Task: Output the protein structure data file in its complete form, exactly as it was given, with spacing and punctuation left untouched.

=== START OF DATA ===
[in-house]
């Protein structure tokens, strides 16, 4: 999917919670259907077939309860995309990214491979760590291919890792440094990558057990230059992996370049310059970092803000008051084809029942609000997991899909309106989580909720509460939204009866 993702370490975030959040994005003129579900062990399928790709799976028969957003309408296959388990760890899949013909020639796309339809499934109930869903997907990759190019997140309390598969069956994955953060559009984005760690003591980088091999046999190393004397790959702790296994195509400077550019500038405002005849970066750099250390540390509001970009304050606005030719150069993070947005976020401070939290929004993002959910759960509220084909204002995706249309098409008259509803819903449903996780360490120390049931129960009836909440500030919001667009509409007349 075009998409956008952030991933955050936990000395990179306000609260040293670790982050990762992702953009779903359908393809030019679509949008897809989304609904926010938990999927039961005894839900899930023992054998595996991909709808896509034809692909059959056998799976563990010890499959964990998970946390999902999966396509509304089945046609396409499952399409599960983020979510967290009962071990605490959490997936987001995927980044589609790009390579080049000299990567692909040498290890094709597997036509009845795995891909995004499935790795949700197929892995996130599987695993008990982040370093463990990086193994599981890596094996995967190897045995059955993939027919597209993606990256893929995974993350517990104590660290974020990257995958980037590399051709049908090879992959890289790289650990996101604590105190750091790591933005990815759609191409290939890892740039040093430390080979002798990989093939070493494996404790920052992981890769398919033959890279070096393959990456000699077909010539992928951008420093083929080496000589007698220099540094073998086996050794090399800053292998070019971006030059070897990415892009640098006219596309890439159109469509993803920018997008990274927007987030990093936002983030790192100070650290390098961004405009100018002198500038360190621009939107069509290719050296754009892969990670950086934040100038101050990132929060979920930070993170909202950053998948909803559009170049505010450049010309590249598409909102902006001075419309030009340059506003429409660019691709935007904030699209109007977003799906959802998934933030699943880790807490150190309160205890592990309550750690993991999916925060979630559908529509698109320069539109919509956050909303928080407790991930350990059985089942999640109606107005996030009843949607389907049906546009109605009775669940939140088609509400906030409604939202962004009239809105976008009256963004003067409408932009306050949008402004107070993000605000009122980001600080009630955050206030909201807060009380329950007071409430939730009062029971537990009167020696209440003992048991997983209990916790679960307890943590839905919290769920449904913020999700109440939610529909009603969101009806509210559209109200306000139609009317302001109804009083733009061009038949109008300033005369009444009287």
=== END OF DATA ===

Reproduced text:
[in-house]
């Protein structure tokens, strides 16, 4: 999917919670259907077939309860995309990214491979760590291919890792440094990558057990230059992996370049310059970092803000008051084809029942609000997991899909309106989580909720509460939204009866 993702370490975030959040994005003129579900062990399928790709799976028969957003309408296959388990760890899949013909020639796309339809499934109930869903997907990759190019997140309390598969069956994955953060559009984005760690003591980088091999046999190393004397790959702790296994195509400077550019500038405002005849970066750099250390540390509001970009304050606005030719150069993070947005976020401070939290929004993002959910759960509220084909204002995706249309098409008259509803819903449903996780360490120390049931129960009836909440500030919001667009509409007349 075009998409956008952030991933955050936990000395990179306000609260040293670790982050990762992702953009779903359908393809030019679509949008897809989304609904926010938990999927039961005894839900899930023992054998595996991909709808896509034809692909059959056998799976563990010890499959964990998970946390999902999966396509509304089945046609396409499952399409599960983020979510967290009962071990605490959490997936987001995927980044589609790009390579080049000299990567692909040498290890094709597997036509009845795995891909995004499935790795949700197929892995996130599987695993008990982040370093463990990086193994599981890596094996995967190897045995059955993939027919597209993606990256893929995974993350517990104590660290974020990257995958980037590399051709049908090879992959890289790289650990996101604590105190750091790591933005990815759609191409290939890892740039040093430390080979002798990989093939070493494996404790920052992981890769398919033959890279070096393959990456000699077909010539992928951008420093083929080496000589007698220099540094073998086996050794090399800053292998070019971006030059070897990415892009640098006219596309890439159109469509993803920018997008990274927007987030990093936002983030790192100070650290390098961004405009100018002198500038360190621009939107069509290719050296754009892969990670950086934040100038101050990132929060979920930070993170909202950053998948909803559009170049505010450049010309590249598409909102902006001075419309030009340059506003429409660019691709935007904030699209109007977003799906959802998934933030699943880790807490150190309160205890592990309550750690993991999916925060979630559908529509698109320069539109919509956050909303928080407790991930350990059985089942999640109606107005996030009843949607389907049906546009109605009775669940939140088609509400906030409604939202962004009239809105976008009256963004003067409408932009306050949008402004107070993000605000009122980001600080009630955050206030909201807060009380329950007071409430939730009062029971537990009167020696209440003992048991997983209990916790679960307890943590839905919290769920449904913020999700109440939610529909009603969101009806509210559209109200306000139609009317302001109804009083733009061009038949109008300033005369009444009287």